“The anxiety occasioned by this arrest and its train of petty annoyances, and still more by the protracted and mysterious absence of Mr. Judson, was at this time greatly increased by rumors which reached Rangoon, of an impending war between the English and the Burman governments. There were but few English vessels lying in the river, and the English traders who were in the country were closing their business and preparing to hasten away, at any new indications of hostilities that should be presented. The condition of the missionaries was rendered still more distressing by the ravages of the cholera, which now, for the first time made its appearance in Burmah, and was sending its terrors throughout the empire. The poor people of Rangoon fell in hundreds before its frightful progress. The dismal death-drum continually gave forth its warning sound as new names were added to the melancholy list of victims to the desolating malady. In these gloomy circumstances, they saw ship after ship leave the river, bearing away all the foreigners who were in the province, until at length the only one remaining was on the eve of sailing. Harassed with doubts concerning the uncertain fate of Mr. Judson, and surrounded with perils, they saw before them what appeared the last opportunity of leaving the country, before the threatened hostilities should begin, and they should be exposed to all the merciless cruelties of barbarian warfare.

“Mr. and Mrs. Hough decided to go on board and escape to Bengal, while escape was still in their power, and they urged Mrs. Judson to accompany them. She at length reluctantly yielded to their advice, and with a heart burdened with sorrows she embarked with her companions, on the fifth of July, in the only ship that remained to carry them from the country. The ship, however, was delayed for several days in the river, and was likely to be subjected to still further detention. Mrs. Judson, who had gone on board rather in obedience to the entreaties of her associates, and the dictates of prudence, than from the suggestions of that truer instinct which often serves to guide the noblest natures in great emergencies, now decided to leave the ship and return alone to the mission house, there to await either the return of her husband, or the confirmation of her worst fears respecting his fate. It was a noble exhibiton of heroic courage, and gave assurance of all the distinguished qualities which, at a later period and amid dangers still more appalling, shone with unfailing brightness around the character of this remarkable woman. The event justified her determination; and, within a week after her decision was taken, Mr. Judson arrived at Rangoon, having been driven from place to place by contrary winds and having entirely failed of the object for which he undertook the voyage.”**

In the summer of 1890, Mrs. Judson’s health had become so far undermined by the deleterious influences of the climate, that it was deemed necessary that she should go to Calcutta for medical advice, better physicians being located there than in Rangoon. She was so feeble that her husband was obliged to accompany her. She was soon removed to Serampore, where were eminently skillful physicians and a purer atmosphere. Her health so improved in six months that she returned with her husband to Rangoon. The malady which had afflicted her was the chronic liver complaint. It was not entirely removed at Serampore, and a few months after her return, it began to distress her more than ever. It was now thought that nothing but a visit to her native land could save her. Accordingly, on the twenty-first of August, 1891, she started for Calcutta, where, after some delay, she found a ship bound to England, by which route she returned, reaching New York on the twenty-fifth of September, 1822.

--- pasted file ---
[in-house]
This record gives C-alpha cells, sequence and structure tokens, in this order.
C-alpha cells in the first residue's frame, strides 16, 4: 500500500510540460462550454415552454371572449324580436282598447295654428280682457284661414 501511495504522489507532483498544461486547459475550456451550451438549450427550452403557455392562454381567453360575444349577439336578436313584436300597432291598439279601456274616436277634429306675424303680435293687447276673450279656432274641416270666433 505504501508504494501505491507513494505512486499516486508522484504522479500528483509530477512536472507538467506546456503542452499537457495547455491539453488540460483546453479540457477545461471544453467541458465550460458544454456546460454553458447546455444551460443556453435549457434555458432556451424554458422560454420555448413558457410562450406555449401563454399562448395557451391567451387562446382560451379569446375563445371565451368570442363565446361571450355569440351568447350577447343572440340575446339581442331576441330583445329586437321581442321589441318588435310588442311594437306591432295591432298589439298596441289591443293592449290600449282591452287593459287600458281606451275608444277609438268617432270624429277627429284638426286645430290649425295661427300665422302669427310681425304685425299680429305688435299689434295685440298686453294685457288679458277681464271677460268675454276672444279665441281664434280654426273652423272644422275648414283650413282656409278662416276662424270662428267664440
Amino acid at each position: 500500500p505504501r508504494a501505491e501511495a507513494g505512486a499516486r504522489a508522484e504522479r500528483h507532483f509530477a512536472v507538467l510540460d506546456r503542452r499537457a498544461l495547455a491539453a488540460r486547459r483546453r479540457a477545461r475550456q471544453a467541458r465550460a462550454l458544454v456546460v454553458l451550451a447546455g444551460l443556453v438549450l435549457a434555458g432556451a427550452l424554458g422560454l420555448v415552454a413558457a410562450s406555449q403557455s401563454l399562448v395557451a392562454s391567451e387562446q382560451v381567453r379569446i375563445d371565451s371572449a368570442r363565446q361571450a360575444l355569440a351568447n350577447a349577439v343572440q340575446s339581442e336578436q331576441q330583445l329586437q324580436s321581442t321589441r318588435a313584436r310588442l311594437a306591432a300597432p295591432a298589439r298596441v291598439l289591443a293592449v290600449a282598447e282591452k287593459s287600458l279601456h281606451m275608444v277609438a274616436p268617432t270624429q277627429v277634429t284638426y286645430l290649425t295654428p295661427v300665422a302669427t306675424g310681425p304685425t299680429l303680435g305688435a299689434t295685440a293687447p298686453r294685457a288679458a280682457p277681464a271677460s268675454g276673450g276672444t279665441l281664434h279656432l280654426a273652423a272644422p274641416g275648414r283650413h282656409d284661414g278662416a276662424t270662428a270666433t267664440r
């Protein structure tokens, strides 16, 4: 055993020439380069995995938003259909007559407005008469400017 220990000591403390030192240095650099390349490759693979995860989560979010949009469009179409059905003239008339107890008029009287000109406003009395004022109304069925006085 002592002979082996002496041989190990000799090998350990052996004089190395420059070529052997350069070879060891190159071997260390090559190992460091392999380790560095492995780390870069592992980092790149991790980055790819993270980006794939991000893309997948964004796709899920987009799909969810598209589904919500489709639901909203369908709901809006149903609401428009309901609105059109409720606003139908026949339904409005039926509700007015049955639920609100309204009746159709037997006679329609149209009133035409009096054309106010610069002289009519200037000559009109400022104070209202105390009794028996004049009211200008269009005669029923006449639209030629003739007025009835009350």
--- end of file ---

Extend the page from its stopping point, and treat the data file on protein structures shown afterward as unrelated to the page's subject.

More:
She remained in this country nine months, During that short period, aside from paying a visit to her relations, she attended the Triennial Convention at Washington, held in May, 1823; visited the larger cities North and South; attended numerous meetings of female associations; and prepared a history of the Burman mission which was so ably written that even the London Quarterly Review, and, if we mistake not, other English periodicals of high critical character, noticed it in commendatory terms.

The following extracts from letters written to Dr. Wayland while in this country, show the interest she took in the affairs of Burmah while absent from that land of her adoption. Under date of “Baltimore, January twenty-second, 1823,” she says, “I want the Baptists throughout the United States to feel, that Burmah must be converted through their instrumentality. They must do more than they have ever yet done. They must pray more, they must give more, and make greater efforts to prevent the Missionary flame from becoming extinct. Every Christian in the United States should feel as deeply impressed with the importance of making continual efforts for the salvation of the heathen, as though their conversion depended solely on himself. Every individual Christian should feel himself guilty if he has not done and does not continue to do all in his power for the spread of the gospel and the enlightening of the heathen world. But I need not write thus to you. You see, you feel the misery of the heathen world. Try to awaken Christians around you. Preach frequently on the subject of Missions. I have remarked it to be the case, when a minister feels much engaged for the heathen, his people generaly partake of his spirit.”